Noun Abstraction Definition and Examples


Noun:

Abstraction

Pronunciation:

/əbˈstrakʃ(ə)n/

Definition:
1.

noun

The quality of dealing with ideas rather than events.
  1. 'It is the perspective of abstract ideality that, just because of its abstraction, is morally justified.'
  2. 'That exercise provides no support at all for the idea that Heather is incapable of handling abstraction.'
  3. 'The question is one which is much affected by the degree of abstraction with which it is posed.'
  4. 'He can flit from populist argument to high brow abstraction and then back into quango-speak and then consultancy jargon with amazing felicity.'
  5. 'Similarities across actually encountered expressions allow the extraction of schemas of varying degrees of abstraction.'
  6. 'But it is still very uncomfortable when the discourse moves beyond rather bare abstraction.'
  7. 'To do this entails a degree of abstraction in the course of which patternings emerge, patternings of repetition and difference.'
  8. 'Certainly the idea of number became more and more abstract and this abstraction then makes possible the consideration of zero and negative numbers which do not arise as properties of collections of objects.'
  9. 'Here the secret of American hegemony has lain rather in formulaic abstraction, the basis for the fortune of Hollywood.'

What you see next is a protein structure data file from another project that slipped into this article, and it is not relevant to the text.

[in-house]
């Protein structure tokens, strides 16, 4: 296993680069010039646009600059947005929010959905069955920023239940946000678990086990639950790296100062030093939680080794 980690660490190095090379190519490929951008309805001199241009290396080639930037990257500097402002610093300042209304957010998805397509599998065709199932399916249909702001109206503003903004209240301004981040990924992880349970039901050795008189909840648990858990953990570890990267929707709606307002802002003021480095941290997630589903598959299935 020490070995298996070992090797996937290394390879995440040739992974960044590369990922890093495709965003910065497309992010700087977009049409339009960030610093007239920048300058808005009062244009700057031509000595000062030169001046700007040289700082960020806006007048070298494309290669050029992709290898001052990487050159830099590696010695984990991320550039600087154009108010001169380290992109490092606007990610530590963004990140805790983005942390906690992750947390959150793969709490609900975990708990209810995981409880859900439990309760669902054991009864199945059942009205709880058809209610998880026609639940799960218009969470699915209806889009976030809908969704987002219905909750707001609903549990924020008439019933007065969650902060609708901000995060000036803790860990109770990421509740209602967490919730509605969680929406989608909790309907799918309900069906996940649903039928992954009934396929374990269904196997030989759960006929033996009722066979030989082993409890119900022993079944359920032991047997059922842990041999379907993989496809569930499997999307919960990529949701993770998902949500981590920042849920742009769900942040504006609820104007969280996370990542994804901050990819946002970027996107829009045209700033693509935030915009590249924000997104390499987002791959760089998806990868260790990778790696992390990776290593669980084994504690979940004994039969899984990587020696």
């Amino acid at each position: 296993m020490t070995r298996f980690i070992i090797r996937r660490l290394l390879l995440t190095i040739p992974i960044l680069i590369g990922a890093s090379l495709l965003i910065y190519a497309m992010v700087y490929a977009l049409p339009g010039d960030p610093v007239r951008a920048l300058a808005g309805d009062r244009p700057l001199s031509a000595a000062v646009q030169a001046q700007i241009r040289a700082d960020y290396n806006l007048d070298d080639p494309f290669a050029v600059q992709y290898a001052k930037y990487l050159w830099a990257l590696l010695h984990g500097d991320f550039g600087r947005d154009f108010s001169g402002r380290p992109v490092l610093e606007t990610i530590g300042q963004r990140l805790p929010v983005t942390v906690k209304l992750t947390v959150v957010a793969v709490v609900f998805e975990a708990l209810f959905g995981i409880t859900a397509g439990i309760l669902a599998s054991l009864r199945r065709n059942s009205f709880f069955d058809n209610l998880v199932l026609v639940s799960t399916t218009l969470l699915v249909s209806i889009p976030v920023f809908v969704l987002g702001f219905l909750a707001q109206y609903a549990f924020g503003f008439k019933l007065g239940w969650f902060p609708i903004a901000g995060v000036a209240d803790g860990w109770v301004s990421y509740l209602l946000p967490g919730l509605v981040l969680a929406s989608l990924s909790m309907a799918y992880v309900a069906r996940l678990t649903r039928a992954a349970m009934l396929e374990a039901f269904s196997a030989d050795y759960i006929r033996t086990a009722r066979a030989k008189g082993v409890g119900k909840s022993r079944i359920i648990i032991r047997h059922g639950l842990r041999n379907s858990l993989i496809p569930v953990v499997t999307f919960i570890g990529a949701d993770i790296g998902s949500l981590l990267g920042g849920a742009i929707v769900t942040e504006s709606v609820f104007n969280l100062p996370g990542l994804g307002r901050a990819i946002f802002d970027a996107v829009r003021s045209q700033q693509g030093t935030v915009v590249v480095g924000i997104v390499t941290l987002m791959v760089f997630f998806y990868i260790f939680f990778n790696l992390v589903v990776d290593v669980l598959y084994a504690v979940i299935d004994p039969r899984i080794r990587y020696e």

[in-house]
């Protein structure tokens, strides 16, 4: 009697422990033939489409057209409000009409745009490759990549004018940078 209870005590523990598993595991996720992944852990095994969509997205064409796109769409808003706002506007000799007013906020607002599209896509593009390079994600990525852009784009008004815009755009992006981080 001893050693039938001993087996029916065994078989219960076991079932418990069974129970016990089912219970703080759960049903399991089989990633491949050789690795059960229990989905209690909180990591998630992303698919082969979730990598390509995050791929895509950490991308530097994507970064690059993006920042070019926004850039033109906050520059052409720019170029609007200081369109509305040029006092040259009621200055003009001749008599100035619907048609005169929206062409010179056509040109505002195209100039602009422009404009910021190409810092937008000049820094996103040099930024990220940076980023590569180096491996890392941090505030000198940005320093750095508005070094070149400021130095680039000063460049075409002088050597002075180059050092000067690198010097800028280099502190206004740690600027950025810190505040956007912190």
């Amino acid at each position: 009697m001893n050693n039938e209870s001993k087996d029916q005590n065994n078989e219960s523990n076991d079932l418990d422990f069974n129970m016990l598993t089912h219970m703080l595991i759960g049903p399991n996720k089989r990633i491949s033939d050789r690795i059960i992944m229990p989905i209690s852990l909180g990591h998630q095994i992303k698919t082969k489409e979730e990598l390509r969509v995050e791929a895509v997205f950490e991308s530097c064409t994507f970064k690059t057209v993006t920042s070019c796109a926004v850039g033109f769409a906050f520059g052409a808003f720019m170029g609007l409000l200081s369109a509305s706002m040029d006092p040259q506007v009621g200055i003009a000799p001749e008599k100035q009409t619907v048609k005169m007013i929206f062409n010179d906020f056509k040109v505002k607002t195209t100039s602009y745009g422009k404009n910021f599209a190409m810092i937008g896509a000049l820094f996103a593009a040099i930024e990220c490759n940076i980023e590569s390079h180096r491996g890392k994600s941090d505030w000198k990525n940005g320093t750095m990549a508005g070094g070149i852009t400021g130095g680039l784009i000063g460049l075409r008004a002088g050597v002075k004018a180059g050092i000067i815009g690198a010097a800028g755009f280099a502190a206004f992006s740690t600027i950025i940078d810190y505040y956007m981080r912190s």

10. 'At that level of abstraction, the idea, though expressed in the design, would not have represented sufficient of the author's skill and labour as to attract copyright protection.'
  11. 'the question can no longer be treated as an academic abstraction'
  12. 'At one time, God was more than a hypothetical abstraction, and faith in his providence and design buttressed every major discipline of study.'
  13. 'He had instructed her in the great abstractions of German philosophy, as expanded and amended by himself.'
  14. 'It's because I see gay people as people, not as abstractions or as ‘them’.'
  15. 'When I'm writing I often start out with abstractions and academic jargon, and purge it.'
  16. 'This study shows that throughout his life, Guru Nanak did not indulge in metaphysical abstractions or recondite analysis of various religious thoughts.'
  17. 'America cannot intervene, because the nation exists only as an abstraction.'
  18. 'He feels the need to retreat into impersonal abstractions, into structures or alleged structures over which the victim has no control.'
  19. 'The modern way of waging war renders the abstractions of just-war theory obsolete.'
  20. 'Software is not just an abstraction that exists in isolation.'
  21. 'He was a man whose mind was closed to abstractions and new ideas.'
Freedom from representational qualities in art.
  1. 'Indeed, the animation style moves from abstraction to representation to abstraction again, as if to mirror the processes by which our world was formed.'
  2. 'It is a work of perfect weighting that shows that Hodgkin can still patrol the slippery frontiers between abstraction and representation.'
  3. 'From the very beginning, he was more interested in realistic art than in abstraction, although his special interest in painting urban landscapes developed later.'
  4. 'Murray is adept at achieving an osmotic relationship of sorts between geometric and painterly abstraction.'
  5. 'Recent memorials also reflect art's shift from representation to abstraction to a kind of alchemic transformation of image and material into a work of meaning.'